Environmental tobacco smoke exposure and its health impacts: a review
Worldwide tobacco smoking kills nearly 6 million people each year, including more than
600,000 non-smokers who die from smoke exposure. Tobacco smoke is a toxic and carcinogenic mixture of more than 5,000 chemicals. Environmental Tobacco Smoke (ETS), or secondhand smoke, is the combination of side stream smoke, the smoke given off by a burning tobacco product and mainstream smoke, the smoke exhaled by smokers. Exposure to Environmental Tobacco Smoke is detrimental to health which may pose a health risks to nonsmokers. Epidemiological data suggest that exposure to ETS may increase the risk of developing lung cancer, stroke, heart disease, cardiovascular disease, intrauterine growth retardation, predisposition to chronic lung disease, sudden infant death syndrome and is a risk factor for childhood asthma. The human populations most at risk from ETS exposure appear to be neonates, young children, and possibly the fetus while in uterus. The effects of ETS on human health are well-known, passive smoking is harmful to those who breathe the toxins and it is a serious problem for public health. Therefore, the decrease in smoking prevalence could provide substantial health gains in humans. This article reviews information on environmental tobacco smoke (ETS) particles that are of potential interest to scientists and professionals involved in exposure or risk assessment, epidemiology, or tobacco policy and to compile effective ways of reducing exposure in order to contribute to the wellbeing of human.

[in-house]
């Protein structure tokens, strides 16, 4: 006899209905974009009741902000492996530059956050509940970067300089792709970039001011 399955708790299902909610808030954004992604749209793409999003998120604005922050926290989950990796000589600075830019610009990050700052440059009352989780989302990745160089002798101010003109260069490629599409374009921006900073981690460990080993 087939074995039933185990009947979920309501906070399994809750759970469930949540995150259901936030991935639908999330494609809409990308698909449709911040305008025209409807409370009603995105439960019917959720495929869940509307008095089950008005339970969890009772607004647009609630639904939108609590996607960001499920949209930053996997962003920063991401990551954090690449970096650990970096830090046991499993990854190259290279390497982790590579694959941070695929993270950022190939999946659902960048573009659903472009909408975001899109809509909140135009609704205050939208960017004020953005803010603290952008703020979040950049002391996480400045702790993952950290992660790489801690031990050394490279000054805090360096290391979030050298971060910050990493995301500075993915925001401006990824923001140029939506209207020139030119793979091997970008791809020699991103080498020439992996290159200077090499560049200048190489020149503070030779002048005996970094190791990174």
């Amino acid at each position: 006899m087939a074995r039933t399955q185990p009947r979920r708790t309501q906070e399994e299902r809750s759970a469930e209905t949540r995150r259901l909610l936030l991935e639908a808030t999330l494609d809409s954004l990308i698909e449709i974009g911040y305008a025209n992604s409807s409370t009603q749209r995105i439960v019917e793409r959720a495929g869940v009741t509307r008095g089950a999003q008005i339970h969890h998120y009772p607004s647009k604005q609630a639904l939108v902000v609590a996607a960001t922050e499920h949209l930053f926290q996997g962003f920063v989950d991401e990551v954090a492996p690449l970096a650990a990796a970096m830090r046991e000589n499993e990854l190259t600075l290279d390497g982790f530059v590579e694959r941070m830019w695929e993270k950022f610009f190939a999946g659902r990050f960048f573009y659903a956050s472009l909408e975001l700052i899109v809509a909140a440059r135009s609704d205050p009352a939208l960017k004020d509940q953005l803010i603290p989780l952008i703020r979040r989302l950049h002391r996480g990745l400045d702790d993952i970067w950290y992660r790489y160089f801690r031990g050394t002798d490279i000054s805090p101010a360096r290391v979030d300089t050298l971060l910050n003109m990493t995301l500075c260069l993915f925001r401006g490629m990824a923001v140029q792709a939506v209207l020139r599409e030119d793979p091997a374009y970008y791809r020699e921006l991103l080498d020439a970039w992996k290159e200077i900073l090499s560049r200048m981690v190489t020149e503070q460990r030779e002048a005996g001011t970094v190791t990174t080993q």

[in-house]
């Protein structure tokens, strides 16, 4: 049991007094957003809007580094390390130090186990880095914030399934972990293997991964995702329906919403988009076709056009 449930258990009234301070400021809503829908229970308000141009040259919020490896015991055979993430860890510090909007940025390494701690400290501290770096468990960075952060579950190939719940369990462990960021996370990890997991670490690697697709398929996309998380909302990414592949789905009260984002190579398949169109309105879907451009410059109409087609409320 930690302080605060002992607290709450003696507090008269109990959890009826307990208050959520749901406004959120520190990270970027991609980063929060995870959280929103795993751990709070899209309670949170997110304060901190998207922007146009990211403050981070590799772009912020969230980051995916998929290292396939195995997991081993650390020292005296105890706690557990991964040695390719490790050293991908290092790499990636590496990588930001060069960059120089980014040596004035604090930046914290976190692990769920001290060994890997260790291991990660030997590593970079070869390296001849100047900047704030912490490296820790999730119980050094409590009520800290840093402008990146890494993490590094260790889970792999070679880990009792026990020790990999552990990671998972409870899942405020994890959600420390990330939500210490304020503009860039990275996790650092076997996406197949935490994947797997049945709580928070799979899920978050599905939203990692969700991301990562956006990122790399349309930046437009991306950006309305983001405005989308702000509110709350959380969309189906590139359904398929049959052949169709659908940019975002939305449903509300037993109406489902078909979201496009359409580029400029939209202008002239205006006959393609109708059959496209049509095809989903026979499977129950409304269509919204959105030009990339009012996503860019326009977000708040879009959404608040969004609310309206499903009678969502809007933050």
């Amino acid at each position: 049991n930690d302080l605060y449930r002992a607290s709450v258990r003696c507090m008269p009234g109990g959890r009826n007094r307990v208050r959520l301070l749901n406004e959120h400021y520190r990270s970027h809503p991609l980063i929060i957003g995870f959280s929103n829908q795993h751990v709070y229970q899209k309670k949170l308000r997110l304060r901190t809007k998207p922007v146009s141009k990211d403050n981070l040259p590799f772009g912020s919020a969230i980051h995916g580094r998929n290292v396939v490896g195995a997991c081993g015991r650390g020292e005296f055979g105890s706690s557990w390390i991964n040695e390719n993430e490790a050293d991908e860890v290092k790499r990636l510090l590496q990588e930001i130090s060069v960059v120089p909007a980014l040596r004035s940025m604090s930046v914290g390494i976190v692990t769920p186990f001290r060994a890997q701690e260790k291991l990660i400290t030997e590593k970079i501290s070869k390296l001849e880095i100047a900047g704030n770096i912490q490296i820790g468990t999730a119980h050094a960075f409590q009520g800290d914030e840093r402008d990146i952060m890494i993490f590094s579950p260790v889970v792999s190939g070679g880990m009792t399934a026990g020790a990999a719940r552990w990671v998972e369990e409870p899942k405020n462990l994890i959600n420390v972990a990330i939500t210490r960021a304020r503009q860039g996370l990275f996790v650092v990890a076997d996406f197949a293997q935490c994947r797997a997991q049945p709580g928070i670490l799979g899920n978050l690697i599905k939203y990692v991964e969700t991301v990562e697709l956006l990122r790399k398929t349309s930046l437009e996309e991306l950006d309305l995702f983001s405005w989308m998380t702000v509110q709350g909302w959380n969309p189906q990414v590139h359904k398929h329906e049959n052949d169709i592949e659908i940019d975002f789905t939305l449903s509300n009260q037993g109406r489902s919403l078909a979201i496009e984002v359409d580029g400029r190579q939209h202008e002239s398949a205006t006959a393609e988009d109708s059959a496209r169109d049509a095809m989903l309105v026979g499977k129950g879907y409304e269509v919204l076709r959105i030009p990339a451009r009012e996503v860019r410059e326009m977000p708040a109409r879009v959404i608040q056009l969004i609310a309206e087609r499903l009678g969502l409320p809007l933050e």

Keywords: Environmental Tobacco Smoke, side stream smoke, main Stream smoke, tobacco.
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